Ivelisse spoke with Pro Wrestling Post about working in front of different crowds, politics in pro wrestling, and training at a young age. Here are some of the highlights:
Dealing with backstage politics when she was in NXT (2012) and TNA (2012-2013):
"At that time, it was hard for me to understand the whole politic thing, so when I was exploring opportunities with TNA and all of that, it was still a little bit of a struggle for me to understand what they mean by politicking. In my mind, go there, do the best job you can. Not go there, don't bother anybody, be polite. I don't know, apparently that's not correct or whatever, but anyway. Another thing is I didn't know anyone. It isn't as though my Uncle is from here or there or my mother is this or that. I am a complete alien. Politicking again has many different aspects to it. There is this aspect of do you know this person so they'll put in a good word for you? Or politicking, and I am going to be straight up, you go to certain people so they say good things about you. Or you are super chatty with everyone and try to be popular so that people like you, so they say good things about you, etc.
"To me, this feels like high school. It's something that isn't natural to me, it isn't natural to do, so I had to learn it. The thing with TNA is, it's the same thing, I would get 'She is great in the ring,' but apparently I didn't have enough conversations, or I don't know what. Know what I am saying? It sucks because unless you have a conversation with every single person that crosses your path you are somehow rude, or however, the hell they take it. Or, because I was so focused on giving the best performance, the other girl had the chance to chat up the right people so they feel compelled to help her. I am not up in other people's business because I am focused on my work, so I get forgotten. If I am not there to outshine but to carry them or push them, still that doesn't mean enough."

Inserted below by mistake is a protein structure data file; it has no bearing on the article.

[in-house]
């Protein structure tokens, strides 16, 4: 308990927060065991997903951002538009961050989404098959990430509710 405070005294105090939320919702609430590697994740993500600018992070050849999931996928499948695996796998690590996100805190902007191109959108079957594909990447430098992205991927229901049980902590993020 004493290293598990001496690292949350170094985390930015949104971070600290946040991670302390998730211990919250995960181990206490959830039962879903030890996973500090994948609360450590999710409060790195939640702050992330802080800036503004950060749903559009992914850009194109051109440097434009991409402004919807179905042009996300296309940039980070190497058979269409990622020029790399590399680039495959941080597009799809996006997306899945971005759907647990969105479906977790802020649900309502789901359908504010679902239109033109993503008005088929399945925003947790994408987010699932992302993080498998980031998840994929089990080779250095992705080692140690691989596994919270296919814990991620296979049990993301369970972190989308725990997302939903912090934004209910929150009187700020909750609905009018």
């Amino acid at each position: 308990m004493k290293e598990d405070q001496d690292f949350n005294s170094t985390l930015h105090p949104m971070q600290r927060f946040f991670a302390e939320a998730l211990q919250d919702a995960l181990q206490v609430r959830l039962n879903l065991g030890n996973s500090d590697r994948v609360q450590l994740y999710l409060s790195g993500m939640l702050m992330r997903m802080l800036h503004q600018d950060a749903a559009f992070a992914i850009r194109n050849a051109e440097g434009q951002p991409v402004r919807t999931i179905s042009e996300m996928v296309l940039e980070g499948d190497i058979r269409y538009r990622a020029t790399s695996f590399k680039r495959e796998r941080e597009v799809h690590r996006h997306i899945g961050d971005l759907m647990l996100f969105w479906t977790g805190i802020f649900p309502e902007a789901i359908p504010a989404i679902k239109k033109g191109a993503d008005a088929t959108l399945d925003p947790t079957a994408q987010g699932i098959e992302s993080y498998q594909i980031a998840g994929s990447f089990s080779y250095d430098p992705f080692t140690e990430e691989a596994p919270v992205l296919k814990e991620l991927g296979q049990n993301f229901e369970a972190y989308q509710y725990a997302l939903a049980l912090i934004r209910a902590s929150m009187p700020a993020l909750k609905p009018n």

How crowds differ from country to country:
"I've been to six countries, with number seven on the way in Australia. I never thought of that. In Mexico, it is a really hard one for me to figure out, which is ironic because I'm Hispanic and Puerto Rico is similar to Mexico. In Mexico, it is all about spots, but at the same time, it's almost like you forget what is happening in the ring and you have to work the crowd and find the formula that is supposed to work. But the crowd is very animated, and I love that about them. Puerto Rican crowds are super animated as well. In Puerto Rico and Mexico, the fans are very passionate. They have these instruments that they use when the match is going on, to follow along with the action. It is like a trumpet that is the most popular one. It is unique, at least when I have been there. I invite you to check out a video somewhere to see, it's pretty funny. The fans will get pretty crazy, and if you are a bad guy they will throw things towards you or spit at you."
The advantages of training at such a young age:
"I think clearly it's a big advantage. It was able to learn a lot and gain a great deal of knowledge, being so young in comparison to those in their twenties. It creates a big gap that I think gave me an edge over others. Fans would see me, and I am young so you would not expect much, but I was already at a certain level and that gave me a certain advantage over other girls, better for me to advance in my career. For example, I'm still in my twenties, and I already have 13 years' worth of experience, with so many different major companies. Those are the pros, and the cons are I missed out on a lot of things. It's a hard business and I sacrificed a lot from a young age since I was 15."
Ivelisse also discussed her MMA background and overcoming injuries. You can check out the full interview by clicking here.